Referring more specifically to the drawing, a portion of a coaxial line 10 adapted to conduct a longitudinally traveling wave of electromagnetic energy in a direction 20 is shown having an inner conductor 11 and an outer conductor 12, said conductors being separated by polystyrene or other suitable dielectric 15. Elongated slots of similar length, enlarged at the ends for ease of manufacture and to increase their electrical length, are cut in the outer conductor 12. Certain ones of said aforementioned slots are arranged in a first group of first and second adjacent rows of slots 13 and 14, each row consisting of, for example, seven slots substantially evenly and circumferentially spaced about the outer conductor 12 in respective planes transverse to the direction of the longitudinally traveling wave. The first row of slots 13 is longitudinally spaced from the second row of slots 14 by a distance between slot centers substantially equal to one-quarter of the wavelength first row and the slots 14 of said second row are disposed substantially at an angle of 45 and 135 respectively 2,756,421 Patented July 24, 1956 ice to the direction 20 of the longitudinally traveling wave of the coaxial line 10, thus the slots 13 of said first row are substantially mutually perpendicular to the slots 14 of said second row. Additional similar groups of two adjacent rows of slots, such as 16, 17, and 18, 19, may be arranged longitudinally along the outer conductor 12 at a distance between corresponding elements of said groups substantially equal to one Wavelength, Ag, of energy in the coaxial line 10, to form an antenna in accordance with the invention. For example, an antenna having twelve such groups in which each row has seven slots has been found to provide a satisfactory pancake beam pattern for beacon use.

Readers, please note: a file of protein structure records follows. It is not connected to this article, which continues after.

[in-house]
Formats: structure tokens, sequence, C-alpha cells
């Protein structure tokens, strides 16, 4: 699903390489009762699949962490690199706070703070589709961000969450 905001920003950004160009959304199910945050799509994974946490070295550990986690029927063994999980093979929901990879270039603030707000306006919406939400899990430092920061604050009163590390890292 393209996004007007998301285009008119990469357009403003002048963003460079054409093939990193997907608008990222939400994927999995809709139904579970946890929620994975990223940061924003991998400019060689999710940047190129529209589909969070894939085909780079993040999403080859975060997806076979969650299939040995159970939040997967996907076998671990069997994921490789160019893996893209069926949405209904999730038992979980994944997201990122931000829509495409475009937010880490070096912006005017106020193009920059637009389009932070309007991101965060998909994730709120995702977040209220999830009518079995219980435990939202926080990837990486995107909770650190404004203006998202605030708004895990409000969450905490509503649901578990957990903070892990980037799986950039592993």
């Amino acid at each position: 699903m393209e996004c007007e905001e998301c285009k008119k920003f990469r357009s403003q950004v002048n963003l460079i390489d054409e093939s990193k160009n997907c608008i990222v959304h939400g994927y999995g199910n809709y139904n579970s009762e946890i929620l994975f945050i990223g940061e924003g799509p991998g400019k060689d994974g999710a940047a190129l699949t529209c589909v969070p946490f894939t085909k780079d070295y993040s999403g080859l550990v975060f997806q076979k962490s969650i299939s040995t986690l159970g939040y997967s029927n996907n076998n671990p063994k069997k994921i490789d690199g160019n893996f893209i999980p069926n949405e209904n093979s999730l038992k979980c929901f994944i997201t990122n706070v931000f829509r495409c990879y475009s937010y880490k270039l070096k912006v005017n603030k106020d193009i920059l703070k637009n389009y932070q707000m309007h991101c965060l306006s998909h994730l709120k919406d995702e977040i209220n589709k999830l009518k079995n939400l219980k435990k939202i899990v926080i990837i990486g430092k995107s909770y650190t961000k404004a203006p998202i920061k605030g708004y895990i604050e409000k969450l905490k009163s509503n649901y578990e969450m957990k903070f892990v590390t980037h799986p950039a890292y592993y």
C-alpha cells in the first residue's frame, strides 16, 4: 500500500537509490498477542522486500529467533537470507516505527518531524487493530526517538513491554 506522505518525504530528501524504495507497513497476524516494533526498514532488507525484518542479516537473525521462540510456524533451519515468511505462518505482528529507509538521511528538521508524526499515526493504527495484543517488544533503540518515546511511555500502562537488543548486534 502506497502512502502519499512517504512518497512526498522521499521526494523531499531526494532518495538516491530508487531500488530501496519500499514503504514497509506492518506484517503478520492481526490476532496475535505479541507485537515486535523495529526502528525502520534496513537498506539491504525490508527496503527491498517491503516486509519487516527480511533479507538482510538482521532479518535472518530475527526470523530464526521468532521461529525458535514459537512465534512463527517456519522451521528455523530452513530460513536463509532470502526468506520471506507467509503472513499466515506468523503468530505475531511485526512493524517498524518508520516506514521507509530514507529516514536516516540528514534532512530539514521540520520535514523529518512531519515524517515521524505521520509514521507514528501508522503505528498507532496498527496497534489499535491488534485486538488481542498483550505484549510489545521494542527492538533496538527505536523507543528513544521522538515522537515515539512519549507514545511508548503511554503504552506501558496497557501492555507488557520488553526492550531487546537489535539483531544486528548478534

In operation the coaxial line 10 is usually vertically' mounted and fed with a longitudinally traveling wave of electromagnetic energy by conventional means. The rows of slots 13 and 14 are mutually perpendicular and, as they are spaced longitudinally along the outer conductor 12 a distance between slot centers equal to onequarter wavelength,

are excited out of phase an electrical by energy in the coaxial line 10. As is well known in the art, when two radiating elements are physically disposed at an angle of 90 and electromagnetically energized out of phase an electrical 90, circularly polarized radiation is obtained.

Additional groups of two adjacent rows of slots, such as 16, 17 and 18, 19, being spaced one wavelength apart longitudinally along the line 10, will all radiate circularly polarized energy in phase with one another. As the length of the wave in the line 10 is approximately equal to or slightly less than the length of the wave in free space, radiation from the vertically disposed groups will combine to provide a very narrow radiation pattern in the vertical plane, while the pattern in a horizontal plane is essentially non-directional. this is a pancake beam pattern.

Although this invention has been shown and described in a specific antenna using a dielectric filled coaxial line producing a pancake pattern beam of circularly polarized energy, it is obvious that this invention may be modified in many Ways, for example, by the use of hollow wave guide. It may be further modified to produce other radiation array patterns. Therefore, it is understood that this invention is not to be limited except as required by the prior art and the spirit of the appended claims.